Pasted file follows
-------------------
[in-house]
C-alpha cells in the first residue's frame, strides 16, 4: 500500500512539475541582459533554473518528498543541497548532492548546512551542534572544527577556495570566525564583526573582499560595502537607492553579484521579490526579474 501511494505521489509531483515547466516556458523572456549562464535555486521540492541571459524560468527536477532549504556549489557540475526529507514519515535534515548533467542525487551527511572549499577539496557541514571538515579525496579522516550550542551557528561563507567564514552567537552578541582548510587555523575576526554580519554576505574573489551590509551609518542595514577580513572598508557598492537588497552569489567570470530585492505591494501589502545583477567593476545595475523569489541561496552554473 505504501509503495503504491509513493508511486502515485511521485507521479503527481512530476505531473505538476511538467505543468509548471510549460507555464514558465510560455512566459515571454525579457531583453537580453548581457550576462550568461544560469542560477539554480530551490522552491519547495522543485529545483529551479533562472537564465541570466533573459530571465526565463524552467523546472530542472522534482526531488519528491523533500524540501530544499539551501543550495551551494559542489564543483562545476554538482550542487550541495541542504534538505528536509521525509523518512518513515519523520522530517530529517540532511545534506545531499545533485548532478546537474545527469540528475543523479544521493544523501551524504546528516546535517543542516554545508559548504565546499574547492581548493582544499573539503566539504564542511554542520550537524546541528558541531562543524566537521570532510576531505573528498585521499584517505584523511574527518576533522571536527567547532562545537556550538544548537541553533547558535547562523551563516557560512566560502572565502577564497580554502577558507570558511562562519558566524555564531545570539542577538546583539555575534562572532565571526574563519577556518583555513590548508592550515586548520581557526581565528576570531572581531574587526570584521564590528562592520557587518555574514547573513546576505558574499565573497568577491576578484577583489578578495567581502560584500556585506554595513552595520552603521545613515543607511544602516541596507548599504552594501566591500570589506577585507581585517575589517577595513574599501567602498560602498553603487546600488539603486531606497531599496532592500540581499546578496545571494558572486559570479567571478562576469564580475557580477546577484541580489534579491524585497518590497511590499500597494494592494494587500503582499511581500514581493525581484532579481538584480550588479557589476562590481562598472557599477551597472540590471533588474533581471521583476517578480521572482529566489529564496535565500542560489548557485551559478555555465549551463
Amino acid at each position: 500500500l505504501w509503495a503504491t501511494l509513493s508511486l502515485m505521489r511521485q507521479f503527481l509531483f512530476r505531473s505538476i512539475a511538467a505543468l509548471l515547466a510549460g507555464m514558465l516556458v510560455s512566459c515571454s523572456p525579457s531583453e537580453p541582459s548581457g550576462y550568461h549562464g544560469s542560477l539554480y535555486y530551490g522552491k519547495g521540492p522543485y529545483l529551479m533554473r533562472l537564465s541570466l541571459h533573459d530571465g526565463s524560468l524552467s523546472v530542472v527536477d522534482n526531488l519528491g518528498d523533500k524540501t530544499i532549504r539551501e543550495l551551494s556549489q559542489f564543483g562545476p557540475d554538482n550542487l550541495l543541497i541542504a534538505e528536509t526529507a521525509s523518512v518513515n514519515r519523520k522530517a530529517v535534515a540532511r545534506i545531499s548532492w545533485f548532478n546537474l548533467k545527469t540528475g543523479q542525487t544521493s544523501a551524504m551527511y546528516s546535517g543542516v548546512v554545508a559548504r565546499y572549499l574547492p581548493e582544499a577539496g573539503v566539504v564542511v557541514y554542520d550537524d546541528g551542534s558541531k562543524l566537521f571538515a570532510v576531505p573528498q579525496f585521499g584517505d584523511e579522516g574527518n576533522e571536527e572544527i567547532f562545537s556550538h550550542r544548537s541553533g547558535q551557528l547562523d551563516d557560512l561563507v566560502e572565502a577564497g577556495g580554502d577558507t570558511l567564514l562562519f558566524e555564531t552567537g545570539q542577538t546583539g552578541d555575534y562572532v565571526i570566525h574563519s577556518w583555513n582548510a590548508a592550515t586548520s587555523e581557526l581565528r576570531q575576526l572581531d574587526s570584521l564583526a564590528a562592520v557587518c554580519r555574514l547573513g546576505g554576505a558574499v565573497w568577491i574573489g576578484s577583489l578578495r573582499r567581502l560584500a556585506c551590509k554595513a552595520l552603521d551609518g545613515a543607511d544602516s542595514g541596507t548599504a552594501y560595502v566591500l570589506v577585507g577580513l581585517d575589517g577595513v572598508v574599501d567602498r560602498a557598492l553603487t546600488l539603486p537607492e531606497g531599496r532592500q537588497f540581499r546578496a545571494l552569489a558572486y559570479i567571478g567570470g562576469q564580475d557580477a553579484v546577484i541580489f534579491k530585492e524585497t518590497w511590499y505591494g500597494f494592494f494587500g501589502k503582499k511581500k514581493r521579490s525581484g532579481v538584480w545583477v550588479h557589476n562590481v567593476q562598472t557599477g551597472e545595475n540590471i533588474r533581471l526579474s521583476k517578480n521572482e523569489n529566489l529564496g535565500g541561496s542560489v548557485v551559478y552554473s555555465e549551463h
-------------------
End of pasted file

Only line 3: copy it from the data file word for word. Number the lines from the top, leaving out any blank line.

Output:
Amino acid at each position: 500500500l505504501w509503495a503504491t501511494l509513493s508511486l502515485m505521489r511521485q507521479f503527481l509531483f512530476r505531473s505538476i512539475a511538467a505543468l509548471l515547466a510549460g507555464m514558465l516556458v510560455s512566459c515571454s523572456p525579457s531583453e537580453p541582459s548581457g550576462y550568461h549562464g544560469s542560477l539554480y535555486y530551490g522552491k519547495g521540492p522543485y529545483l529551479m533554473r533562472l537564465s541570466l541571459h533573459d530571465g526565463s524560468l524552467s523546472v530542472v527536477d522534482n526531488l519528491g518528498d523533500k524540501t530544499i532549504r539551501e543550495l551551494s556549489q559542489f564543483g562545476p557540475d554538482n550542487l550541495l543541497i541542504a534538505e528536509t526529507a521525509s523518512v518513515n514519515r519523520k522530517a530529517v535534515a540532511r545534506i545531499s548532492w545533485f548532478n546537474l548533467k545527469t540528475g543523479q542525487t544521493s544523501a551524504m551527511y546528516s546535517g543542516v548546512v554545508a559548504r565546499y572549499l574547492p581548493e582544499a577539496g573539503v566539504v564542511v557541514y554542520d550537524d546541528g551542534s558541531k562543524l566537521f571538515a570532510v576531505p573528498q579525496f585521499g584517505d584523511e579522516g574527518n576533522e571536527e572544527i567547532f562545537s556550538h550550542r544548537s541553533g547558535q551557528l547562523d551563516d557560512l561563507v566560502e572565502a577564497g577556495g580554502d577558507t570558511l567564514l562562519f558566524e555564531t552567537g545570539q542577538t546583539g552578541d555575534y562572532v565571526i570566525h574563519s577556518w583555513n582548510a590548508a592550515t586548520s587555523e581557526l581565528r576570531q575576526l572581531d574587526s570584521l564583526a564590528a562592520v557587518c554580519r555574514l547573513g546576505g554576505a558574499v565573497w568577491i574573489g576578484s577583489l578578495r573582499r567581502l560584500a556585506c551590509k554595513a552595520l552603521d551609518g545613515a543607511d544602516s542595514g541596507t548599504a552594501y560595502v566591500l570589506v577585507g577580513l581585517d575589517g577595513v572598508v574599501d567602498r560602498a557598492l553603487t546600488l539603486p537607492e531606497g531599496r532592500q537588497f540581499r546578496a545571494l552569489a558572486y559570479i567571478g567570470g562576469q564580475d557580477a553579484v546577484i541580489f534579491k530585492e524585497t518590497w511590499y505591494g500597494f494592494f494587500g501589502k503582499k511581500k514581493r521579490s525581484g532579481v538584480w545583477v550588479h557589476n562590481v567593476q562598472t557599477g551597472e545595475n540590471i533588474r533581471l526579474s521583476k517578480n521572482e523569489n529566489l529564496g535565500g541561496s542560489v548557485v551559478y552554473s555555465e549551463h